One popular way in which development sites are usually acquired are through the use of Options.

Options are a great tool as they allow you a significant period of time to decide if you want the property, as well as providing other benefits.

A Call Option is where a prospective or intending purchaser (otherwise known as the Grantee) is given a certain period of time to decide whether to buy the land and “exercise” the Option. In this case, it is the prospective purchaser that will decide whether to purchase or not.

Under a Put and Call Option, if the prospective purchaser does not decide to exercise the Option within a given period of time, or otherwise, elects not to, then the person selling the property (otherwise known as the Grantor) can force the prospective purchaser to purchase it. Of course extensions of time can be negotiated, usually for a fee.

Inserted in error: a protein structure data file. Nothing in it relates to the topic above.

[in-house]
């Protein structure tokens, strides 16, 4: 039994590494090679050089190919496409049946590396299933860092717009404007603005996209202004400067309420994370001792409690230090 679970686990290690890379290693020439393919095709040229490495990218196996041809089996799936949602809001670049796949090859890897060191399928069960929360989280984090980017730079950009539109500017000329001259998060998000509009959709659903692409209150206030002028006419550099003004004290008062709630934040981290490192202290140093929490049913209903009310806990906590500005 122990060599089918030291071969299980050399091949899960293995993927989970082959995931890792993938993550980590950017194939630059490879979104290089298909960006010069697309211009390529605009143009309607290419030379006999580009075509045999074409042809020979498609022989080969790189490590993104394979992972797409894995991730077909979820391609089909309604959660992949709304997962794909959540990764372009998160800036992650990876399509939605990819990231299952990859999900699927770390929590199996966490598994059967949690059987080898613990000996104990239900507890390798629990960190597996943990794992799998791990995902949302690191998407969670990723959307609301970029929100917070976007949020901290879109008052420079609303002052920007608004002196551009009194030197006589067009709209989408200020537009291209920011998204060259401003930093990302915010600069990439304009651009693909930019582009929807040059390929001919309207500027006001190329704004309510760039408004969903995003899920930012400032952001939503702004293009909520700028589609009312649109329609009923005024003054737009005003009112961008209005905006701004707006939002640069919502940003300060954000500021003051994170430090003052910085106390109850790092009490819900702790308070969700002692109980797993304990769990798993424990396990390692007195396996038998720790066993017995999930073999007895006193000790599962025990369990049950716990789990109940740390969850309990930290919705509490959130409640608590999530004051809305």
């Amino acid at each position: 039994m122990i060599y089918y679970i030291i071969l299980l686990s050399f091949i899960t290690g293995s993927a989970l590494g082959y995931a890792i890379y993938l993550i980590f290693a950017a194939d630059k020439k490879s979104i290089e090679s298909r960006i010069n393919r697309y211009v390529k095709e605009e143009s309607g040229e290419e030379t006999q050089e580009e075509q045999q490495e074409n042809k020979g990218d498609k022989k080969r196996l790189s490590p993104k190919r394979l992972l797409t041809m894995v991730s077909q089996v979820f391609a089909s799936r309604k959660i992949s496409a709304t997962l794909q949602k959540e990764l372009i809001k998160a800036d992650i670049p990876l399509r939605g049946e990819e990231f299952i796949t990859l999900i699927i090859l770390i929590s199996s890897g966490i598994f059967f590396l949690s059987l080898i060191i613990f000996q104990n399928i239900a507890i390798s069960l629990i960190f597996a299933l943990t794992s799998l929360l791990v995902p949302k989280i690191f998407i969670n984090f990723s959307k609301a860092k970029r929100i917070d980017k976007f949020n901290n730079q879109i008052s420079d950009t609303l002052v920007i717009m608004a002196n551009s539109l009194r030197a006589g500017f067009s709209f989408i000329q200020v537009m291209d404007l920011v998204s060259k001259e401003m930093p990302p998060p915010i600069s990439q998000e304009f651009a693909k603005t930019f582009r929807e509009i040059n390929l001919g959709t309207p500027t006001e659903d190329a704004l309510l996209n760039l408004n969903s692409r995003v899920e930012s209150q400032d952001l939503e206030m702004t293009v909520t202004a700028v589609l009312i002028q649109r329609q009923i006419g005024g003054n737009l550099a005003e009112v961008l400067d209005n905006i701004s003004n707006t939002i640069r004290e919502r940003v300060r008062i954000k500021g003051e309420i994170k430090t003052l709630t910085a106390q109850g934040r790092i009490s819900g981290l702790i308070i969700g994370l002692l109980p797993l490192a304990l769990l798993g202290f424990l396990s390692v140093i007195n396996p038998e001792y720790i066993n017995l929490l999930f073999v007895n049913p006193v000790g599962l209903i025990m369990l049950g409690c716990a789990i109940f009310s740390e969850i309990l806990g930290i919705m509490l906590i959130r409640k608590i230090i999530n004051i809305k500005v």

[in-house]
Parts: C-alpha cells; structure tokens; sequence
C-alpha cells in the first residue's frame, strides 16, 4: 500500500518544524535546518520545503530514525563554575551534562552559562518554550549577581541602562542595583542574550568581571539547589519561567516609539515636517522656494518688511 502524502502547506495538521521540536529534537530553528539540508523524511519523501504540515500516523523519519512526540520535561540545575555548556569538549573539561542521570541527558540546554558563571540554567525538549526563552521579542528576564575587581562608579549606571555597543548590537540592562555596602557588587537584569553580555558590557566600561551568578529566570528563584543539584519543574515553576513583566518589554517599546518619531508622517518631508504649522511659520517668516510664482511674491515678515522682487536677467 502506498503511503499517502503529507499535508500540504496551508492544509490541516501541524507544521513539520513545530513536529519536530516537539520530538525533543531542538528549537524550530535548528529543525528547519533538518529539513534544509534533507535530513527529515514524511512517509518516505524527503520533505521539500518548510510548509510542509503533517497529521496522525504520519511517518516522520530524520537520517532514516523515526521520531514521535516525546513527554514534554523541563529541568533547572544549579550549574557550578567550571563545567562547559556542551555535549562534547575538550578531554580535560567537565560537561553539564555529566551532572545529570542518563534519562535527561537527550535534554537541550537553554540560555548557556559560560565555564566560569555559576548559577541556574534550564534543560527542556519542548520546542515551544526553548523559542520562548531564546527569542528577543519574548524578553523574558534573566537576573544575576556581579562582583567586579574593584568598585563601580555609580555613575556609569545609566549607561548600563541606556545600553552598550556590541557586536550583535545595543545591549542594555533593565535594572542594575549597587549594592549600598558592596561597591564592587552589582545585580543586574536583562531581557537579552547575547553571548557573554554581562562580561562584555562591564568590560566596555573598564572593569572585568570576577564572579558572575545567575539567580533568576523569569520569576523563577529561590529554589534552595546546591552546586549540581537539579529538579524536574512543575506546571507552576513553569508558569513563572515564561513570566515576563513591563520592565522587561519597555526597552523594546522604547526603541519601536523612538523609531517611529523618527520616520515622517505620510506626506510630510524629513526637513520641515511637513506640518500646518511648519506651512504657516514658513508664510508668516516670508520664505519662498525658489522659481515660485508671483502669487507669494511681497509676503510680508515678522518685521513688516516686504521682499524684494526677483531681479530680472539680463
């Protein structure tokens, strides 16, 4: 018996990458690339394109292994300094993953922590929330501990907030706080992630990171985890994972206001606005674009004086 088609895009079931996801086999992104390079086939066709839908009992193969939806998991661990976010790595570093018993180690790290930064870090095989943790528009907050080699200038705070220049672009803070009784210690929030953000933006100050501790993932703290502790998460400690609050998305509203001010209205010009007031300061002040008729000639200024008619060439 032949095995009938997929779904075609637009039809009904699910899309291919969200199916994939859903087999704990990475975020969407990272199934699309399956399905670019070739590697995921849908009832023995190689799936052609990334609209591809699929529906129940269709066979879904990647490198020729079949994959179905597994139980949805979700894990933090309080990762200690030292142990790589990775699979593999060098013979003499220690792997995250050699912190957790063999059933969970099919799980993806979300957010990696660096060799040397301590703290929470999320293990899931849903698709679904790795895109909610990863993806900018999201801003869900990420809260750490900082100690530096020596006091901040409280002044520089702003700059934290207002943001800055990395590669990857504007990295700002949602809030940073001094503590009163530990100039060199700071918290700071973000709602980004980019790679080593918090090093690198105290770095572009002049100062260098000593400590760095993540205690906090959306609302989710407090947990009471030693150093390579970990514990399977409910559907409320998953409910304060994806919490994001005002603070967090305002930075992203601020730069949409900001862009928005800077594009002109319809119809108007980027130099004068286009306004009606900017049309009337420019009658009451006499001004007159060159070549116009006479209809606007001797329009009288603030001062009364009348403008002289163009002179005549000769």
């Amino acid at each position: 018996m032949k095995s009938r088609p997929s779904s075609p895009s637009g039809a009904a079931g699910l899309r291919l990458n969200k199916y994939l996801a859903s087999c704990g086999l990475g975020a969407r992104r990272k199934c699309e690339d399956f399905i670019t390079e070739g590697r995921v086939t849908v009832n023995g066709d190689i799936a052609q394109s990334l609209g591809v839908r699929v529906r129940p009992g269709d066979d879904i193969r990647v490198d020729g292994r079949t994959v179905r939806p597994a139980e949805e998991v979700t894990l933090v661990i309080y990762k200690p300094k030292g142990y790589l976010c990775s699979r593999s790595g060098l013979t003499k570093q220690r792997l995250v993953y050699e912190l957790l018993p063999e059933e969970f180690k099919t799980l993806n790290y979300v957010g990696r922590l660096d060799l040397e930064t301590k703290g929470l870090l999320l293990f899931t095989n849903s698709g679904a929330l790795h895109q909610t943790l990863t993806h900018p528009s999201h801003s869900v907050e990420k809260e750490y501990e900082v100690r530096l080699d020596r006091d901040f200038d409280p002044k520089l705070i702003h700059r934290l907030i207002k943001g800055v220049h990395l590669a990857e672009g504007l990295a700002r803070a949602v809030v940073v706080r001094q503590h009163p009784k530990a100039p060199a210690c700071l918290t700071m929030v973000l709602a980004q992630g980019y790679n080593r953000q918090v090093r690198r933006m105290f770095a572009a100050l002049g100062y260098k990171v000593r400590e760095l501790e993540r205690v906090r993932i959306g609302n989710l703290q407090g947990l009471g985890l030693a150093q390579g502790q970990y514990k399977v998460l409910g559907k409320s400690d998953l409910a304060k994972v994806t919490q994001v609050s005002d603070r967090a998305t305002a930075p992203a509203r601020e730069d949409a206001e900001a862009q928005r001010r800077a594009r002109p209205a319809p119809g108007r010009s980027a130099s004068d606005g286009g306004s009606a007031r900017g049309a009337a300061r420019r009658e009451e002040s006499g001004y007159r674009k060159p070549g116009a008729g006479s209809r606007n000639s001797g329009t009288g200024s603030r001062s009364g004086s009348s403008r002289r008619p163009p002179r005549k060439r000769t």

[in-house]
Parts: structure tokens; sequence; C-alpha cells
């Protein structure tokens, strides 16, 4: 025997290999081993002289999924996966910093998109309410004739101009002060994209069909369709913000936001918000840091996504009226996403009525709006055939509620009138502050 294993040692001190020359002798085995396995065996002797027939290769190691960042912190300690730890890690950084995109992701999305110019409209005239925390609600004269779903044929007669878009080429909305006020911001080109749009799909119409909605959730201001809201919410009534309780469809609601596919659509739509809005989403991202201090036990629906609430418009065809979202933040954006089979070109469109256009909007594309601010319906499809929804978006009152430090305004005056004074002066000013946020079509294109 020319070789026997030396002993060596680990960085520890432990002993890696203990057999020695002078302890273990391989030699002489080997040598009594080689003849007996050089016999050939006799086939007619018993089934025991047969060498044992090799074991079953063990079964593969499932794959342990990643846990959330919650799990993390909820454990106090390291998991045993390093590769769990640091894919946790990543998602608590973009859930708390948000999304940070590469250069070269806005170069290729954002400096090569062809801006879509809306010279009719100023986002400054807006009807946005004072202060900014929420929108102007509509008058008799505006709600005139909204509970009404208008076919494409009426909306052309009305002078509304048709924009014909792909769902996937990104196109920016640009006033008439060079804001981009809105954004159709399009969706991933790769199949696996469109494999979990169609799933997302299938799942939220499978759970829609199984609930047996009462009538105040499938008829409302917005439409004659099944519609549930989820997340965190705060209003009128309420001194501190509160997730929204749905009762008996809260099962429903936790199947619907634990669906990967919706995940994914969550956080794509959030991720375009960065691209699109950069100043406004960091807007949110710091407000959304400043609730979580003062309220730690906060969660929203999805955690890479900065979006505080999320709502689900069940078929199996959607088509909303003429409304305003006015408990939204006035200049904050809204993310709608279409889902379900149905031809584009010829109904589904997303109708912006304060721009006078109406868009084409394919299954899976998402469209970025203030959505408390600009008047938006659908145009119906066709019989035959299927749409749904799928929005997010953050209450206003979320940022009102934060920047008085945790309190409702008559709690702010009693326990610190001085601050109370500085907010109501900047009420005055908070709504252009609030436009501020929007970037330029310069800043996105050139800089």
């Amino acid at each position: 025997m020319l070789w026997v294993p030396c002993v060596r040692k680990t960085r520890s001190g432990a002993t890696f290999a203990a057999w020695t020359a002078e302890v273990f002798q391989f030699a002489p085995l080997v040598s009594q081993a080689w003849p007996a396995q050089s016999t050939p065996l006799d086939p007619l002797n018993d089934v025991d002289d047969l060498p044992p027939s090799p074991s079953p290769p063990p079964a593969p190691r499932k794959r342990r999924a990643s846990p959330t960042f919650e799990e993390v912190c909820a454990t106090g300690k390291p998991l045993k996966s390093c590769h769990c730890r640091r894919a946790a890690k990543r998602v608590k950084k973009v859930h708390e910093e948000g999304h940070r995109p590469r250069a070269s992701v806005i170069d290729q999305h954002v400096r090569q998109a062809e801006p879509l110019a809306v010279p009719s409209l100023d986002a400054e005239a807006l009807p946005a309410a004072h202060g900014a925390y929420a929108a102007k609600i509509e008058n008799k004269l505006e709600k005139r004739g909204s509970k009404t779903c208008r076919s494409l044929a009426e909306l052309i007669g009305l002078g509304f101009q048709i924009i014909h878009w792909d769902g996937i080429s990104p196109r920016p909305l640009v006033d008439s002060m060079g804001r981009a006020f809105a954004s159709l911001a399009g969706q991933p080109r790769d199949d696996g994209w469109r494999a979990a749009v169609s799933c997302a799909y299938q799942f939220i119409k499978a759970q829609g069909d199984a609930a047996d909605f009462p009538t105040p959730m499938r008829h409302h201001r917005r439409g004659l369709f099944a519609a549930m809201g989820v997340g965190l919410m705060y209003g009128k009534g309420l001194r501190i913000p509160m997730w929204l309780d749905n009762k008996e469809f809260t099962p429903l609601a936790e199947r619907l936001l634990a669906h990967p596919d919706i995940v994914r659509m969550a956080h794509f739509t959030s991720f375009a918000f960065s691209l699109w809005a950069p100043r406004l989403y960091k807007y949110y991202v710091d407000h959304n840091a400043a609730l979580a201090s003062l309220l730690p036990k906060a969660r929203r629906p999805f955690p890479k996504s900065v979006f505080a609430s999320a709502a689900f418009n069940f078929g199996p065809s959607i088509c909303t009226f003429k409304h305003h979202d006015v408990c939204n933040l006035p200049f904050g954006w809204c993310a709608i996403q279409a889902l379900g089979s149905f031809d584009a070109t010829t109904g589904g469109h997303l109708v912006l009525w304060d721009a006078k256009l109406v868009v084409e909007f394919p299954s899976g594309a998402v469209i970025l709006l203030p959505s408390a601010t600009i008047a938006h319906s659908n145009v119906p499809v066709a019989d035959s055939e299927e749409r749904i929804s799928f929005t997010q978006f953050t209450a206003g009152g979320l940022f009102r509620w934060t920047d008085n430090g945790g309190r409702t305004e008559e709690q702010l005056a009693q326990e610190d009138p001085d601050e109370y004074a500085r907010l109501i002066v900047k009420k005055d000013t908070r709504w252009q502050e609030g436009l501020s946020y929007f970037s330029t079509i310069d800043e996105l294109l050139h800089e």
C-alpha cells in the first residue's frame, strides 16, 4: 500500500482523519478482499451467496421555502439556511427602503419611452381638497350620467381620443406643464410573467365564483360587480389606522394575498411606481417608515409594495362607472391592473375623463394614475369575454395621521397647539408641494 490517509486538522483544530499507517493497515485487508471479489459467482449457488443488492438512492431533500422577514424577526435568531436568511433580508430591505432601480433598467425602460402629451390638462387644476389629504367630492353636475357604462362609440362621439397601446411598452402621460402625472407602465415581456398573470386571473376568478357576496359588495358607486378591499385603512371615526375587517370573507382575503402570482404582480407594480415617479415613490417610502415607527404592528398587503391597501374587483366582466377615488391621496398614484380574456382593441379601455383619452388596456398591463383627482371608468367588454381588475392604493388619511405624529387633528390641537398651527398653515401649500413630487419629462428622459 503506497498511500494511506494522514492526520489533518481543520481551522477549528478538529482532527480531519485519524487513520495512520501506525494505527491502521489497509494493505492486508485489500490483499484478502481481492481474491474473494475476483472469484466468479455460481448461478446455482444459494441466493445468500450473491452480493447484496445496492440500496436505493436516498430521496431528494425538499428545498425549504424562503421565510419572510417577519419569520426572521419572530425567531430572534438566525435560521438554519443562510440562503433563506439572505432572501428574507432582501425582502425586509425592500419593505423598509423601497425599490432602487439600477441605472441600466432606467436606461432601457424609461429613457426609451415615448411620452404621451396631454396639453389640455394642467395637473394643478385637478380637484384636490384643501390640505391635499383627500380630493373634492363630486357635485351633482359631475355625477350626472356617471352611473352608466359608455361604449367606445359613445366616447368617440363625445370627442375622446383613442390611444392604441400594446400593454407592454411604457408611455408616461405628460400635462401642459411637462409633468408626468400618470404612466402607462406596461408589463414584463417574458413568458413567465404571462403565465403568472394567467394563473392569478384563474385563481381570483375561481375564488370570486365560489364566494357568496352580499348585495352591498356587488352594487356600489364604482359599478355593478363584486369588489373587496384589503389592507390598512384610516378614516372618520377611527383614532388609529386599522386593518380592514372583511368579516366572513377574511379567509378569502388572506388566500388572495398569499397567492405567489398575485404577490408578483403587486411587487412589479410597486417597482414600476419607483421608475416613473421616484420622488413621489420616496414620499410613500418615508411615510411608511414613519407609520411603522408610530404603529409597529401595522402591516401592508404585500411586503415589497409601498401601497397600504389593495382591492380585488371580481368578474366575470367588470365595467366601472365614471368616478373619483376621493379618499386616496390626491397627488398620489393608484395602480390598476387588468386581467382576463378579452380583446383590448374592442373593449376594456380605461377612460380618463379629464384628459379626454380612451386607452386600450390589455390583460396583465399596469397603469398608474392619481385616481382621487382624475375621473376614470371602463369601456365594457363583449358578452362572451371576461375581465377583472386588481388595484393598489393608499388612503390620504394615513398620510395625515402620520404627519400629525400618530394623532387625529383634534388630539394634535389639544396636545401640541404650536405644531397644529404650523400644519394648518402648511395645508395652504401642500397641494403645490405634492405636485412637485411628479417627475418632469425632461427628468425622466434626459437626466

Options in their most basic form are essentially agreements between a Grantor and Grantee (seller and buyer); it is a promise by the seller to keep the property off the market and not sell it to anybody else, whilst the buyer decides whether to buy it.

Generally, a purchaser will undertake the necessary due diligence before the time to exercise an option expires. The due diligence will include determining if a DA can be lodged and with what limitations.



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A seller would usually co-operate with a purchaser to sign Council documents relevant to the process, whilst these investigations are being undertaken. The purchaser will also require access to the property to carry out other investigations and obtain any condition or other reports also

The purchaser will pay the seller an option fee, which is typically 1% of the purchase price. This fee is not usually refundable if the purchaser decides not to proceed, but will generally form part of the purchase price if the purchaser does go ahead.